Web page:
View details for DOI 10.1245/s10434-019-07934-3

    View details for PubMedID 31617122

  • Role of Hepatic Artery Infusion Chemotherapy in Treatment of Initially Unresectable Colorectal Liver Metastases: A Review. JAMA surgery Datta, J., Narayan, R. R., Kemeny, N. E., D'Angelica, M. I. 2019


    Although liver metastasis develops in more than half of patients with colorectal cancer, only 15% to 20% of these patients have resectable liver metastasis at presentation. Moreover, patients with initially unresectable colorectal liver metastasis (IU-CRLM) who progress on first-line systemic chemotherapy have limited treatment options. Hepatic arterial infusion chemotherapy (HAIC), in combination with systemic chemotherapy, leverages a multimodality approach to achieving control of hepatic disease and/or expanding resectability in patients with liver-only disease or liver-dominant disease.Intra-arterial delivery of agents with high first-pass hepatic extraction (eg, floxuridine) limits systemic toxic effects and allows for administration of systemic chemotherapy at near-full doses. Hepatic arterial infusion chemotherapy in conjunction with systemic chemotherapy augments response rates up to 92% in patients who are chemotherapy naive, and up to 85% in pretreated patients with IU-CRLM. In turn, these responses translate into encouraging rates of conversion to resectability (CTR). Prospective trials have reported CTR rates as high as 52% in heavily pretreated patients with IU-CRLM who have an extensive hepatic disease burden. As such, CTR remains a compelling indication for liver-directed chemotherapy in this subset of patients. This review discusses the biological rationale for HAIC, evolution of rational combinations with systemic chemotherapy, contemporary evidence for CTR using HAIC and systemic chemotherapy, juxtaposition with rates of CTR using systemic chemotherapy alone, and morbidity and toxic effect profiles of HAIC.The argument is made for consideration of earlier initiation of HAIC in patients with IU-CRLM who are chemotherapy naive and for adoption of HAIC strategies to augment rates of resectability in patients who have failed first-line systemic chemotherapy before proceeding to second-line or third-line regimens.

    View details for DOI 10.1001/jamasurg.2019.1694

    View details for PubMedID 31188415

  • Predicting Pathology From Imaging in Children Undergoing Resection of Congenital Lung Lesions. The Journal of surgical research Narayan, R. R., Abadilla, N., Greenberg, D. R., Sylvester, K. G., Hintz, S. R., Barth, R. A., Bruzoni, M. 2018; 236: 68–73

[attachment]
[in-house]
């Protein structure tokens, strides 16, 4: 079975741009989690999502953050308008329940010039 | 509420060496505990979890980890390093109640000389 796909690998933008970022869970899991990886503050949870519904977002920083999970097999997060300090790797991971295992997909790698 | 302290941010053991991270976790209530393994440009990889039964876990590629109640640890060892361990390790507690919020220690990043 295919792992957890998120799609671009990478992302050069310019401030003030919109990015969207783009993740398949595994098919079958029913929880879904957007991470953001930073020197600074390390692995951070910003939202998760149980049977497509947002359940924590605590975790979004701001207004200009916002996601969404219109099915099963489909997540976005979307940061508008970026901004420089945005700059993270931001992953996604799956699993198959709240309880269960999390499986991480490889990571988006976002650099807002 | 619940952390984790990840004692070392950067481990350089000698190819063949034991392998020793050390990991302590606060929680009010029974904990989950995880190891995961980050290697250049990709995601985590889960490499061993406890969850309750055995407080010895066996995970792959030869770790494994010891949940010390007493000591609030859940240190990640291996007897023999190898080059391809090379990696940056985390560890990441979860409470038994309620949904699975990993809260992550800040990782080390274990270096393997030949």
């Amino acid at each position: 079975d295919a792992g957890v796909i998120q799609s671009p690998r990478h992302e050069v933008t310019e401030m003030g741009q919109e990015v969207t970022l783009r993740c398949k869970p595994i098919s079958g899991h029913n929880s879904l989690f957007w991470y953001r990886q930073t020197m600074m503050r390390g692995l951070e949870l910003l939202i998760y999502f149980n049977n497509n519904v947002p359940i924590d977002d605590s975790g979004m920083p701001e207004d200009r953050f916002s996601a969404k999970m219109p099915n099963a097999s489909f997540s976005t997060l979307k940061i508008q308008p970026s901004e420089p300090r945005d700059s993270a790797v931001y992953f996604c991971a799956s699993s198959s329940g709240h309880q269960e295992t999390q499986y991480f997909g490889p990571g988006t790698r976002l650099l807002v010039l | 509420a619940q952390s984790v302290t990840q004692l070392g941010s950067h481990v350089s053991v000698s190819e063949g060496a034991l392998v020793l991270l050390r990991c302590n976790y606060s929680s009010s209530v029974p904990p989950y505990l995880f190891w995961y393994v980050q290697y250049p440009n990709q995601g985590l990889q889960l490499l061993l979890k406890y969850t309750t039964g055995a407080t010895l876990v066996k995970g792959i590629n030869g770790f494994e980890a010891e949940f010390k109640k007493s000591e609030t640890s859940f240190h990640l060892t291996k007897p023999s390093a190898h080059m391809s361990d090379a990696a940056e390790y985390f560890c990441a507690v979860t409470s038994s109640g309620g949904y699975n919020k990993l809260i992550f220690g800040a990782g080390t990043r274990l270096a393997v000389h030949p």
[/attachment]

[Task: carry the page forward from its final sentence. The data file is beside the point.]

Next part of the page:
BACKGROUND: Prenatal magnetic resonance imaging (MRI) is increasingly obtained to define congenital lung lesions (CLL) for surgical management. Postnatal, preoperative computed tomography (CT) provides further clarity at the cost of radiation. Depending on the lesion identified, the indication for resection remains controversial. We investigated the differences in detail found on prenatal MRI and postnatal CT compared with final pathology to determine their utility in preoperative decision-making.MATERIALS AND METHODS: All children undergoing resection of CLLs at a single institution between July 2009 and February 2018 were retrospectively identified. Their imaging, operative, and pathology reports were compared. All imaging studies were examined by pediatric radiologists with experience in prenatal CLL diagnosis.RESULTS: Fifty-five patients underwent CLL resection during the study period with 31 undergoing prenatal MRI, 45 postnatal CT, and 22 both. Resection was performed before 6 mo of age in 62% of patients. In the cohort undergoing both imaging studies, pathologic CLL diagnosis correlated with prenatal MRI and CT in 82% and 100% of patients, respectively (P=0.13). Eight patients had systemic feeding vessels, of which 38% were identified on MRI, and 88% on CT (P=0.13). Both studies had a specificity of 100% for detecting systemic feeding vessels.CONCLUSIONS: For children where prenatal MRI detected a systemic feeding vessel, CT was redundant for preoperative planning but had greater sensitivity. Ultimately, the CLL type predicted from postnatal CT was not significantly different from that predicted by prenatal MRI; however, both imaging modalities had some level of discrepancy with pathology.